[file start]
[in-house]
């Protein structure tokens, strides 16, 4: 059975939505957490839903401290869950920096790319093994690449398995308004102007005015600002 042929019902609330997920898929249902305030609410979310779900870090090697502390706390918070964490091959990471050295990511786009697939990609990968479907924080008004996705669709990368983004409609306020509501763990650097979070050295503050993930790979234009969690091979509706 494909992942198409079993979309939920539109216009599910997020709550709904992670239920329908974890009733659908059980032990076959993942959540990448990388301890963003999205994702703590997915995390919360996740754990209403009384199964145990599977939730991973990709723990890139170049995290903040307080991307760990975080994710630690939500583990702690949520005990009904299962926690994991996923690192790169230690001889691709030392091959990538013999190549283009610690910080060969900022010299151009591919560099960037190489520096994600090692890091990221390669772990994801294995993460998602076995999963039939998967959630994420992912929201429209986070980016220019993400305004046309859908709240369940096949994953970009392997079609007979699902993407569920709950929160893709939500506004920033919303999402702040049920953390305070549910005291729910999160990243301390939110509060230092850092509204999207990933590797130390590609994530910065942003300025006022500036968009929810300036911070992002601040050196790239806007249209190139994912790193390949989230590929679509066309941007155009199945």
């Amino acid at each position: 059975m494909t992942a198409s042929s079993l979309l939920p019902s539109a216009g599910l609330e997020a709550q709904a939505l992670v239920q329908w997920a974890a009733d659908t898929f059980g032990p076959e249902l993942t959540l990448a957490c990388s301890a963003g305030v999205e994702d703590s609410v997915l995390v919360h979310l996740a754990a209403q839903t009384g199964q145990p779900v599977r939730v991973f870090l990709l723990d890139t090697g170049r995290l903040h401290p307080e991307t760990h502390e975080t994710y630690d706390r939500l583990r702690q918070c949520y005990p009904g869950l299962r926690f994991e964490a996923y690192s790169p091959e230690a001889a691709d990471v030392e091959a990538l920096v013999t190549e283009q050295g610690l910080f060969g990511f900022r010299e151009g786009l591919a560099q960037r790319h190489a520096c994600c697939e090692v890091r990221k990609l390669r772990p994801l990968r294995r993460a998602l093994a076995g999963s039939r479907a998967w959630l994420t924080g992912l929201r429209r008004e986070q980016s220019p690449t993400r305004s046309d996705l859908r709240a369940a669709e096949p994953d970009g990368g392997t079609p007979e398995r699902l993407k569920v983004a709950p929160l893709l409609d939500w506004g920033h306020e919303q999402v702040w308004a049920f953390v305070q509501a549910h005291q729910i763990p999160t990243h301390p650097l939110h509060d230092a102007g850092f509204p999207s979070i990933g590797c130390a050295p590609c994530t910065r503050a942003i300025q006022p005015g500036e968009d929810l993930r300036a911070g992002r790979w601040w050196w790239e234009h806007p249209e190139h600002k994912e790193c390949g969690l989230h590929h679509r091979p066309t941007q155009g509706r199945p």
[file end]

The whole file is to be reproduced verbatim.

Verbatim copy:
[in-house]
């Protein structure tokens, strides 16, 4: 059975939505957490839903401290869950920096790319093994690449398995308004102007005015600002 042929019902609330997920898929249902305030609410979310779900870090090697502390706390918070964490091959990471050295990511786009697939990609990968479907924080008004996705669709990368983004409609306020509501763990650097979070050295503050993930790979234009969690091979509706 494909992942198409079993979309939920539109216009599910997020709550709904992670239920329908974890009733659908059980032990076959993942959540990448990388301890963003999205994702703590997915995390919360996740754990209403009384199964145990599977939730991973990709723990890139170049995290903040307080991307760990975080994710630690939500583990702690949520005990009904299962926690994991996923690192790169230690001889691709030392091959990538013999190549283009610690910080060969900022010299151009591919560099960037190489520096994600090692890091990221390669772990994801294995993460998602076995999963039939998967959630994420992912929201429209986070980016220019993400305004046309859908709240369940096949994953970009392997079609007979699902993407569920709950929160893709939500506004920033919303999402702040049920953390305070549910005291729910999160990243301390939110509060230092850092509204999207990933590797130390590609994530910065942003300025006022500036968009929810300036911070992002601040050196790239806007249209190139994912790193390949989230590929679509066309941007155009199945």
């Amino acid at each position: 059975m494909t992942a198409s042929s079993l979309l939920p019902s539109a216009g599910l609330e997020a709550q709904a939505l992670v239920q329908w997920a974890a009733d659908t898929f059980g032990p076959e249902l993942t959540l990448a957490c990388s301890a963003g305030v999205e994702d703590s609410v997915l995390v919360h979310l996740a754990a209403q839903t009384g199964q145990p779900v599977r939730v991973f870090l990709l723990d890139t090697g170049r995290l903040h401290p307080e991307t760990h502390e975080t994710y630690d706390r939500l583990r702690q918070c949520y005990p009904g869950l299962r926690f994991e964490a996923y690192s790169p091959e230690a001889a691709d990471v030392e091959a990538l920096v013999t190549e283009q050295g610690l910080f060969g990511f900022r010299e151009g786009l591919a560099q960037r790319h190489a520096c994600c697939e090692v890091r990221k990609l390669r772990p994801l990968r294995r993460a998602l093994a076995g999963s039939r479907a998967w959630l994420t924080g992912l929201r429209r008004e986070q980016s220019p690449t993400r305004s046309d996705l859908r709240a369940a669709e096949p994953d970009g990368g392997t079609p007979e398995r699902l993407k569920v983004a709950p929160l893709l409609d939500w506004g920033h306020e919303q999402v702040w308004a049920f953390v305070q509501a549910h005291q729910i763990p999160t990243h301390p650097l939110h509060d230092a102007g850092f509204p999207s979070i990933g590797c130390a050295p590609c994530t910065r503050a942003i300025q006022p005015g500036e968009d929810l993930r300036a911070g992002r790979w601040w050196w790239e234009h806007p249209e190139h600002k994912e790193c390949g969690l989230h590929h679509r091979p066309t941007q155009g509706r199945p």